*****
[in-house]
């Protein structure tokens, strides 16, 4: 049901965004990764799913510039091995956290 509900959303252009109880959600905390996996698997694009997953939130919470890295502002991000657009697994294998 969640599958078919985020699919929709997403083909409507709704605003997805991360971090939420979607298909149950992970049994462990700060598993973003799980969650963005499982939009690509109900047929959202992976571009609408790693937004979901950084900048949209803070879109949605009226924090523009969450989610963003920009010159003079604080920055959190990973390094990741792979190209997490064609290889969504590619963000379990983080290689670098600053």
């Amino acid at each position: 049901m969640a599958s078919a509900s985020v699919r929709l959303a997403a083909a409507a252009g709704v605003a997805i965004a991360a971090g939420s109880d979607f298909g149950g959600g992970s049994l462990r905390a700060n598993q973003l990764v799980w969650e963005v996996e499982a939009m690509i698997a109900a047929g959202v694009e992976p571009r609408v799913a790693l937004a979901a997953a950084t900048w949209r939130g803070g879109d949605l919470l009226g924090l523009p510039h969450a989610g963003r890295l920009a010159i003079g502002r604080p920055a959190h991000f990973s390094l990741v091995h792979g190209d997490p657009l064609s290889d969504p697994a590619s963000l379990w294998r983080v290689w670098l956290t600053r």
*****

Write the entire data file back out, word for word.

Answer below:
[in-house]
């Protein structure tokens, strides 16, 4: 049901965004990764799913510039091995956290 509900959303252009109880959600905390996996698997694009997953939130919470890295502002991000657009697994294998 969640599958078919985020699919929709997403083909409507709704605003997805991360971090939420979607298909149950992970049994462990700060598993973003799980969650963005499982939009690509109900047929959202992976571009609408790693937004979901950084900048949209803070879109949605009226924090523009969450989610963003920009010159003079604080920055959190990973390094990741792979190209997490064609290889969504590619963000379990983080290689670098600053």
């Amino acid at each position: 049901m969640a599958s078919a509900s985020v699919r929709l959303a997403a083909a409507a252009g709704v605003a997805i965004a991360a971090g939420s109880d979607f298909g149950g959600g992970s049994l462990r905390a700060n598993q973003l990764v799980w969650e963005v996996e499982a939009m690509i698997a109900a047929g959202v694009e992976p571009r609408v799913a790693l937004a979901a997953a950084t900048w949209r939130g803070g879109d949605l919470l009226g924090l523009p510039h969450a989610g963003r890295l920009a010159i003079g502002r604080p920055a959190h991000f990973s390094l990741v091995h792979g190209d997490p657009l064609s290889d969504p697994a590619s963000l379990w294998r983080v290689w670098l956290t600053r």